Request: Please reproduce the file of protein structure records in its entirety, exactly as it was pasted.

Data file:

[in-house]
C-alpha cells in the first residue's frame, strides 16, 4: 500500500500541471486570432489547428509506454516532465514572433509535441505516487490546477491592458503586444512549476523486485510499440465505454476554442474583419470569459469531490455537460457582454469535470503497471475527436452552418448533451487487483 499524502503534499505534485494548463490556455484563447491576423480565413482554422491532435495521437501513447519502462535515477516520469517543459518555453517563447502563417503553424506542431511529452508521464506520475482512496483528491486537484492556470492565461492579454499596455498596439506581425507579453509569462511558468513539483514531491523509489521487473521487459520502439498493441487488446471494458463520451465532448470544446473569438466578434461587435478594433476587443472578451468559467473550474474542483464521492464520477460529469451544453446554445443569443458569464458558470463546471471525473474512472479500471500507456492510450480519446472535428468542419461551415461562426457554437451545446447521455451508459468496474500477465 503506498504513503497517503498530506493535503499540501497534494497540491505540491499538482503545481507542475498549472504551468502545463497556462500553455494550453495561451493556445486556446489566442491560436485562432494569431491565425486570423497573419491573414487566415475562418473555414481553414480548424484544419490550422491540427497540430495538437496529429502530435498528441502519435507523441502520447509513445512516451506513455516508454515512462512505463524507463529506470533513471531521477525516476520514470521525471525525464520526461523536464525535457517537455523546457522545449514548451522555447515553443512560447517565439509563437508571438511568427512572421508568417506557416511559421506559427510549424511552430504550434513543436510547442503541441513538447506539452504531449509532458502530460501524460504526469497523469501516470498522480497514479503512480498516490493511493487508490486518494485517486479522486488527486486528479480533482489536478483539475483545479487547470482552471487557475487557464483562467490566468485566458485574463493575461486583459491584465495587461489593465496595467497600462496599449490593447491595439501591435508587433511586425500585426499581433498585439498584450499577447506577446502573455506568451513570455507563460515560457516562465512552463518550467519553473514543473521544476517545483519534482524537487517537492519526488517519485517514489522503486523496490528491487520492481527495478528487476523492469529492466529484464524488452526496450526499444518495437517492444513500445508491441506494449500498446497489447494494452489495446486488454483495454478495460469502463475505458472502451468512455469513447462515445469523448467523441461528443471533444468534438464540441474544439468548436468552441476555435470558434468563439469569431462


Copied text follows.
[in-house]
C-alpha cells in the first residue's frame, strides 16, 4: 500500500500541471486570432489547428509506454516532465514572433509535441505516487490546477491592458503586444512549476523486485510499440465505454476554442474583419470569459469531490455537460457582454469535470503497471475527436452552418448533451487487483 499524502503534499505534485494548463490556455484563447491576423480565413482554422491532435495521437501513447519502462535515477516520469517543459518555453517563447502563417503553424506542431511529452508521464506520475482512496483528491486537484492556470492565461492579454499596455498596439506581425507579453509569462511558468513539483514531491523509489521487473521487459520502439498493441487488446471494458463520451465532448470544446473569438466578434461587435478594433476587443472578451468559467473550474474542483464521492464520477460529469451544453446554445443569443458569464458558470463546471471525473474512472479500471500507456492510450480519446472535428468542419461551415461562426457554437451545446447521455451508459468496474500477465 503506498504513503497517503498530506493535503499540501497534494497540491505540491499538482503545481507542475498549472504551468502545463497556462500553455494550453495561451493556445486556446489566442491560436485562432494569431491565425486570423497573419491573414487566415475562418473555414481553414480548424484544419490550422491540427497540430495538437496529429502530435498528441502519435507523441502520447509513445512516451506513455516508454515512462512505463524507463529506470533513471531521477525516476520514470521525471525525464520526461523536464525535457517537455523546457522545449514548451522555447515553443512560447517565439509563437508571438511568427512572421508568417506557416511559421506559427510549424511552430504550434513543436510547442503541441513538447506539452504531449509532458502530460501524460504526469497523469501516470498522480497514479503512480498516490493511493487508490486518494485517486479522486488527486486528479480533482489536478483539475483545479487547470482552471487557475487557464483562467490566468485566458485574463493575461486583459491584465495587461489593465496595467497600462496599449490593447491595439501591435508587433511586425500585426499581433498585439498584450499577447506577446502573455506568451513570455507563460515560457516562465512552463518550467519553473514543473521544476517545483519534482524537487517537492519526488517519485517514489522503486523496490528491487520492481527495478528487476523492469529492466529484464524488452526496450526499444518495437517492444513500445508491441506494449500498446497489447494494452489495446486488454483495454478495460469502463475505458472502451468512455469513447462515445469523448467523441461528443471533444468534438464540441474544439468548436468552441476555435470558434468563439469569431462